> On Feb 3, 10:28Â*pm, 7stud <(E-Mail Removed)> wrote:
>> From the docs:
>>
>> issubclass(class, classinfo)
>> Return true if class is a subclass (direct or indirect) of classinfo.

>
>
> print issubclass(Dog, object) #True


So Dog is a subclass of object

> print issubclass(type, object) #True


and type is also a subclass of object. But

print issubclass(object, type) # False

so

> print issubclass(Dog, type) #False


which is what you would expect - Dog is a subclass of object, and object
isn't a subclass of type, so Dog isn't a subclass of type either.

 
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Arnaud Delobelle
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      02-04-2008
On Feb 4, 5:31*am, 7stud <(E-Mail Removed)> wrote:
> On Feb 3, 10:28*pm, 7stud <(E-Mail Removed)> wrote:
>
> > From the docs:

>
> > issubclass(class, classinfo)
> > Return true if class is a subclass (direct or indirect) of classinfo.

>
> print issubclass(Dog, object) *#True
> print issubclass(type, object) *#True
> print issubclass(Dog, type) * #False


Are you suggesting a new axiom for propositional logic:

((P => Q) ^ (R => Q)) => (P => R) ?

I.e. in fruit logic: every orange is a fruit and every apple is a
fruit, therefore every orange is an apple.

--
Arnaud

 
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Ben Finney
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Posts: n/a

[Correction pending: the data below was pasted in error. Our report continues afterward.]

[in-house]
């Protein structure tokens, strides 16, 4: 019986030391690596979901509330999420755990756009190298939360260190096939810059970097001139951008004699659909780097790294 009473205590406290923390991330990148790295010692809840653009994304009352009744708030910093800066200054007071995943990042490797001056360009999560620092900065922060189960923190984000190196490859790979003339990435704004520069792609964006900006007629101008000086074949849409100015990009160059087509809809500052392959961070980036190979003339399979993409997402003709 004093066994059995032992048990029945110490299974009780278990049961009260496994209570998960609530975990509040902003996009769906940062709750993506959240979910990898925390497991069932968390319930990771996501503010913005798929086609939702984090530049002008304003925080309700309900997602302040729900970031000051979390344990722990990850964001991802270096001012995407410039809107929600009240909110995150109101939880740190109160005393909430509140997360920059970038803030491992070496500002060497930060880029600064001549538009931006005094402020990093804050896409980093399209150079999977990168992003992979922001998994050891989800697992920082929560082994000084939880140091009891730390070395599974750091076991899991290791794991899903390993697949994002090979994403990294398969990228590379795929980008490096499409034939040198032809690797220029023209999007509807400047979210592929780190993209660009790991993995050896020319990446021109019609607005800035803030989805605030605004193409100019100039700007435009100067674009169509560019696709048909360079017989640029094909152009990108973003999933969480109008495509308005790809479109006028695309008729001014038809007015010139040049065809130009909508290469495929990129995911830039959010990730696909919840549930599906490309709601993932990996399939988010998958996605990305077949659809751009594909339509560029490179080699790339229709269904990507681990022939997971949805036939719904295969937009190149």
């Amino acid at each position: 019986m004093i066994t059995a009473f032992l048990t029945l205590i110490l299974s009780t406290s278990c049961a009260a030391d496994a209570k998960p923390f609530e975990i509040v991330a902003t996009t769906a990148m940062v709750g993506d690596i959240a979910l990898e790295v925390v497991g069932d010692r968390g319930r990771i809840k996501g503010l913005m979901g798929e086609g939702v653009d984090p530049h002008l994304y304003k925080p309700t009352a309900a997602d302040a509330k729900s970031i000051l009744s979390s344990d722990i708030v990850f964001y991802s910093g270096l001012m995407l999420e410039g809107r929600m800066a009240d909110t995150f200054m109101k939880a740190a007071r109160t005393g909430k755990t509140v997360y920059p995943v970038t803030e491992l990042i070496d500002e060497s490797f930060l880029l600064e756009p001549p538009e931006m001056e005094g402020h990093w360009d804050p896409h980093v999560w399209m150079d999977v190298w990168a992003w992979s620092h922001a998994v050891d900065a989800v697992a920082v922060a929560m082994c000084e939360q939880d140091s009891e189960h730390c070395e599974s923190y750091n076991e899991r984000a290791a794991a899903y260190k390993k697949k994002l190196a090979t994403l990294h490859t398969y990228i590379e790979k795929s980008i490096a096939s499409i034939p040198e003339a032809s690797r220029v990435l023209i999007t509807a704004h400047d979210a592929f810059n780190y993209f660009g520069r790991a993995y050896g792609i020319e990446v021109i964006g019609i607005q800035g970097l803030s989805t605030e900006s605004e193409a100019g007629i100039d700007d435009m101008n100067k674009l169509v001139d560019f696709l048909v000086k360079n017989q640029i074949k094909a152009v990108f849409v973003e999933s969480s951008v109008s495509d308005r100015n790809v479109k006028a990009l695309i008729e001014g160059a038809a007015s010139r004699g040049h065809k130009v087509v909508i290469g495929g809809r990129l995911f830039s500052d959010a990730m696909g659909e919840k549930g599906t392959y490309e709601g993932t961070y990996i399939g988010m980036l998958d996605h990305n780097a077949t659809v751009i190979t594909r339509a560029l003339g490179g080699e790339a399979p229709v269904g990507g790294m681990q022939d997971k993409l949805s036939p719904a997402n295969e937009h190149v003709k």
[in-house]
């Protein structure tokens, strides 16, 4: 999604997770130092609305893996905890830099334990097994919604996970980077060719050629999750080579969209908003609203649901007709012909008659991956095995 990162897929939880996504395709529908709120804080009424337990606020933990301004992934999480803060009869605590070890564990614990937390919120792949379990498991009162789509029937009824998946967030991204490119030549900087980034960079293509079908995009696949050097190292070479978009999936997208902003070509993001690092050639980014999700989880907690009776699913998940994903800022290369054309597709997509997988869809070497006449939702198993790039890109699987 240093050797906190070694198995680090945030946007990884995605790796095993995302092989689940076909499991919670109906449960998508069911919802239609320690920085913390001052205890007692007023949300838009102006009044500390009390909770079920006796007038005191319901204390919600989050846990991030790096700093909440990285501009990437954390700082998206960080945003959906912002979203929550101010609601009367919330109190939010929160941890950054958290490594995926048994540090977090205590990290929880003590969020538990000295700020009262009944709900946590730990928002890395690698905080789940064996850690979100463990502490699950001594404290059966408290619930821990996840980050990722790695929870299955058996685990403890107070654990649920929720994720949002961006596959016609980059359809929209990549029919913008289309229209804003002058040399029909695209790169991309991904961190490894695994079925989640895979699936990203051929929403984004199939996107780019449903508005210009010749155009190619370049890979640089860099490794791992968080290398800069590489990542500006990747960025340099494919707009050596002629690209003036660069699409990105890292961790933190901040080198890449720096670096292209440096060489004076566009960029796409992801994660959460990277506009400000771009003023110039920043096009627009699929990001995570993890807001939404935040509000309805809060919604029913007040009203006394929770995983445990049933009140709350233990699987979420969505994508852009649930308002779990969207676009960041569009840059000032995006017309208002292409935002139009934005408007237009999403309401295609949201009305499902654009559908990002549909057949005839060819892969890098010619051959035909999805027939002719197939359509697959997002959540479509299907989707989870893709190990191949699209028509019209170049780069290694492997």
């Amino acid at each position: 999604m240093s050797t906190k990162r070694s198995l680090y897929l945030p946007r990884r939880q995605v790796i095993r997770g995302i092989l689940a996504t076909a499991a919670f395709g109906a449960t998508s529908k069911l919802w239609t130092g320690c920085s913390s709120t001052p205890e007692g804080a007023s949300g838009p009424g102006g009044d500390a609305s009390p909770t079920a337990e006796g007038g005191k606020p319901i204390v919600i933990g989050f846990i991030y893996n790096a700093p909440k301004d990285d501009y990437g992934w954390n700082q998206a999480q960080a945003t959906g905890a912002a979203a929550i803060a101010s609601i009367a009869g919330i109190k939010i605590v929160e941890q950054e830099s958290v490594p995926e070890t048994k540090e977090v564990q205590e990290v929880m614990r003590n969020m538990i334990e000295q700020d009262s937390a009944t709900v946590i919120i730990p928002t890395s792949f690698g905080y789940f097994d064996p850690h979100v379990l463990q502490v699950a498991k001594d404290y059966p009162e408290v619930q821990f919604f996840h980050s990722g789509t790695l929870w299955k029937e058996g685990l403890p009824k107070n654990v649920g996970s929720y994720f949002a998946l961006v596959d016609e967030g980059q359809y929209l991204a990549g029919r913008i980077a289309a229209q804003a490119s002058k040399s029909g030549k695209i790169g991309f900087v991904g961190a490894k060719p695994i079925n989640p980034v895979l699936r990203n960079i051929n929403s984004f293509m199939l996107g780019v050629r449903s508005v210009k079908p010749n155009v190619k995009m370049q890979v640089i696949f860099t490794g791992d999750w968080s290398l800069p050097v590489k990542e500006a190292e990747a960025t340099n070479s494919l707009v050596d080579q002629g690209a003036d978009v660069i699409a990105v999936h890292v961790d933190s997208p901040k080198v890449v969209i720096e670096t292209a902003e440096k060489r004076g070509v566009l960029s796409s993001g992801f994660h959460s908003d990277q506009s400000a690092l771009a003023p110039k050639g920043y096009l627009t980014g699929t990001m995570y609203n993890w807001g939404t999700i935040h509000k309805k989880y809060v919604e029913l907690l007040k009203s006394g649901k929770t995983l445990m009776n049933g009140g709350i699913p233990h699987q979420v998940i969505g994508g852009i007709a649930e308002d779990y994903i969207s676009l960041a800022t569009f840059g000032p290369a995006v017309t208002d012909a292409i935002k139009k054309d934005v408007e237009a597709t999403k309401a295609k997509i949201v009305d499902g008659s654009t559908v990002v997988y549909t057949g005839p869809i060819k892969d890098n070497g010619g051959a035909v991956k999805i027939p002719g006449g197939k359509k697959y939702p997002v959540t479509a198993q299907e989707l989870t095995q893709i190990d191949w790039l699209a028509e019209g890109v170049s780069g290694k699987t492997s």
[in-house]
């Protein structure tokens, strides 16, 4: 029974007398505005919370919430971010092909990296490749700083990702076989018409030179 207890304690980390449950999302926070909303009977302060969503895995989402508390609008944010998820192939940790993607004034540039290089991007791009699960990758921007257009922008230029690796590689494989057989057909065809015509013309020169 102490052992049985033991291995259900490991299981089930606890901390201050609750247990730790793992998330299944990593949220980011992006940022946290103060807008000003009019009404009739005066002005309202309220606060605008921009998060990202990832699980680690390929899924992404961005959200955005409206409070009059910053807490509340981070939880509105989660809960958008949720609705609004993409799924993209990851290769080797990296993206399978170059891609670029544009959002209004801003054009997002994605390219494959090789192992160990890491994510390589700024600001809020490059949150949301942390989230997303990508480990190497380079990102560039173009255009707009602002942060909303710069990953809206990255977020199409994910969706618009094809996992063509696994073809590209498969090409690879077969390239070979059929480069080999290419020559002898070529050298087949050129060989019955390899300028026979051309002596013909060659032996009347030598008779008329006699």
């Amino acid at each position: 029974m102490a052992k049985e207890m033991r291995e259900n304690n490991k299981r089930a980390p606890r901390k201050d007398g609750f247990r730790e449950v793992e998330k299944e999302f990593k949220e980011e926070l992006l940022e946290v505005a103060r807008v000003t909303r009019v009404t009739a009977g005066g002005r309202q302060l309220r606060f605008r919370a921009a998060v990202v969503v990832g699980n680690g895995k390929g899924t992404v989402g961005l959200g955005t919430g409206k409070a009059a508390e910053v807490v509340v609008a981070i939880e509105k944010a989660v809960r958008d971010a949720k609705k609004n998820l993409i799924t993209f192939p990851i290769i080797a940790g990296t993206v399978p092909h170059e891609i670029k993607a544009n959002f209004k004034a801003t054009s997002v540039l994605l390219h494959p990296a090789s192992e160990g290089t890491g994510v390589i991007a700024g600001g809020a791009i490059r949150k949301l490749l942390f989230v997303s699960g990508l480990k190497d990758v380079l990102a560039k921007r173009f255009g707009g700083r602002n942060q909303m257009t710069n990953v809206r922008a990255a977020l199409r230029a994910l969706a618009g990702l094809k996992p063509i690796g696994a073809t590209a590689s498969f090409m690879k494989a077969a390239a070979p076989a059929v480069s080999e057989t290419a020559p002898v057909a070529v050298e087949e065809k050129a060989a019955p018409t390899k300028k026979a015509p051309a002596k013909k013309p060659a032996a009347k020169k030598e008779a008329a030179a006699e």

02-04-2008
Robert Kern <(E-Mail Removed)> writes:

> And if you want to really blow your mind,
>
> print isinstance(type, object) # True
> print isinstance(object, type) # True


Not what I see here.

Python 2.4.4 (#2, Jan 3 2008, 13:39:07)
[GCC 4.2.3 20071123 (prerelease) (Debian 4.2.2-4)] on linux2
Type "help", "copyright", "credits" or "license" for more information.
>>> issubclass(type, object)

True
>>> issubclass(object, type)

False

Python 2.5.2a0 (r251:54863, Jan 3 2008, 19:40:30)
[GCC 4.2.3 20071123 (prerelease) (Debian 4.2.2-4)] on linux2
Type "help", "copyright", "credits" or "license" for more information.
>>> issubclass(type, object)

True
>>> issubclass(object, type)

False

--
\ "Ignorance more frequently begets confidence than does |
`\ knowledge." —Charles Darwin |
_o__) |
Ben Finney
 
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Ben Finney
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      02-04-2008
Ben Finney <(E-Mail Removed)> writes:

> Robert Kern <(E-Mail Removed)> writes:
>
> > And if you want to really blow your mind,
> >
> > print isinstance(type, object) # True
> > print isinstance(object, type) # True

>
> Not what I see here.


Ah, you tricked me! The parent message to yours was talking about
'issubclass' but you switched to 'isinstance'.

Nothing to see here.

--
\ "Never do anything against conscience even if the state demands |
`\ it." —Albert Einstein |
_o__) |
Ben Finney
 
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Terry Jones
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      02-04-2008
>>>>> "Arnaud" == Arnaud Delobelle <(E-Mail Removed)> writes:

Arnaud> Are you suggesting a new axiom for propositional logic:
Arnaud> ((P => Q) ^ (R => Q)) => (P => R) ?

Arnaud> I.e. in fruit logic: every orange is a fruit and every apple is a
Arnaud> fruit, therefore every orange is an apple.

This is otherwise known as Winterson's law:

1. Every orange is a fruit
2. Every apple is a fruit

=> Oranges are not the only fruit

Terry